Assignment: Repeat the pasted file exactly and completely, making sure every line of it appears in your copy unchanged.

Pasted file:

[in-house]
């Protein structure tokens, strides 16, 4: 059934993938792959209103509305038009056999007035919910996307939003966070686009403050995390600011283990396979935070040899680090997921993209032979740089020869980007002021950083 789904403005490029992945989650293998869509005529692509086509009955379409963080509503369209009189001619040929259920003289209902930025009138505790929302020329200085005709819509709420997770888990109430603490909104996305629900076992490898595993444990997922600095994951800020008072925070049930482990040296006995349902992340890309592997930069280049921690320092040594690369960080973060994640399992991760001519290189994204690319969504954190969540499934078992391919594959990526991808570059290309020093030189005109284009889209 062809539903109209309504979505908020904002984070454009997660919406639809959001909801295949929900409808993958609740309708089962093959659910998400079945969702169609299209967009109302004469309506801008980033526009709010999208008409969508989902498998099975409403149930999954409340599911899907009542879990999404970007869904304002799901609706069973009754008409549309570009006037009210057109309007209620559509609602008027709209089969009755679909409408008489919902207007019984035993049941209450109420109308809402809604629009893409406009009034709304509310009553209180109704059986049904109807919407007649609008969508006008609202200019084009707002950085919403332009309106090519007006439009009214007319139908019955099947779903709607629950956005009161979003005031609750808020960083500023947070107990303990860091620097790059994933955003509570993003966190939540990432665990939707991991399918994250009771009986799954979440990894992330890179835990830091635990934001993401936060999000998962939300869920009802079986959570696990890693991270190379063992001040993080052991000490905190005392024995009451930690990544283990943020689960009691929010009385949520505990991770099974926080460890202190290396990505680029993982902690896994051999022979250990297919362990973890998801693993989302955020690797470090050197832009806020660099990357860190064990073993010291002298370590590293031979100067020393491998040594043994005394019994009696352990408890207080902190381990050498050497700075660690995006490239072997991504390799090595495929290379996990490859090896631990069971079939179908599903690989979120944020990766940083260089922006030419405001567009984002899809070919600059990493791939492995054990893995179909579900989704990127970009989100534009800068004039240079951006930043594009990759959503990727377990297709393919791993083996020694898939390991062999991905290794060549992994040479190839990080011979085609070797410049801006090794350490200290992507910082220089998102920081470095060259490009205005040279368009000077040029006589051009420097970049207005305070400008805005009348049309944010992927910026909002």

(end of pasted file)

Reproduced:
[in-house]
């Protein structure tokens, strides 16, 4: 059934993938792959209103509305038009056999007035919910996307939003966070686009403050995390600011283990396979935070040899680090997921993209032979740089020869980007002021950083 789904403005490029992945989650293998869509005529692509086509009955379409963080509503369209009189001619040929259920003289209902930025009138505790929302020329200085005709819509709420997770888990109430603490909104996305629900076992490898595993444990997922600095994951800020008072925070049930482990040296006995349902992340890309592997930069280049921690320092040594690369960080973060994640399992991760001519290189994204690319969504954190969540499934078992391919594959990526991808570059290309020093030189005109284009889209 062809539903109209309504979505908020904002984070454009997660919406639809959001909801295949929900409808993958609740309708089962093959659910998400079945969702169609299209967009109302004469309506801008980033526009709010999208008409969508989902498998099975409403149930999954409340599911899907009542879990999404970007869904304002799901609706069973009754008409549309570009006037009210057109309007209620559509609602008027709209089969009755679909409408008489919902207007019984035993049941209450109420109308809402809604629009893409406009009034709304509310009553209180109704059986049904109807919407007649609008969508006008609202200019084009707002950085919403332009309106090519007006439009009214007319139908019955099947779903709607629950956005009161979003005031609750808020960083500023947070107990303990860091620097790059994933955003509570993003966190939540990432665990939707991991399918994250009771009986799954979440990894992330890179835990830091635990934001993401936060999000998962939300869920009802079986959570696990890693991270190379063992001040993080052991000490905190005392024995009451930690990544283990943020689960009691929010009385949520505990991770099974926080460890202190290396990505680029993982902690896994051999022979250990297919362990973890998801693993989302955020690797470090050197832009806020660099990357860190064990073993010291002298370590590293031979100067020393491998040594043994005394019994009696352990408890207080902190381990050498050497700075660690995006490239072997991504390799090595495929290379996990490859090896631990069971079939179908599903690989979120944020990766940083260089922006030419405001567009984002899809070919600059990493791939492995054990893995179909579900989704990127970009989100534009800068004039240079951006930043594009990759959503990727377990297709393919791993083996020694898939390991062999991905290794060549992994040479190839990080011979085609070797410049801006090794350490200290992507910082220089998102920081470095060259490009205005040279368009000077040029006589051009420097970049207005305070400008805005009348049309944010992927910026909002």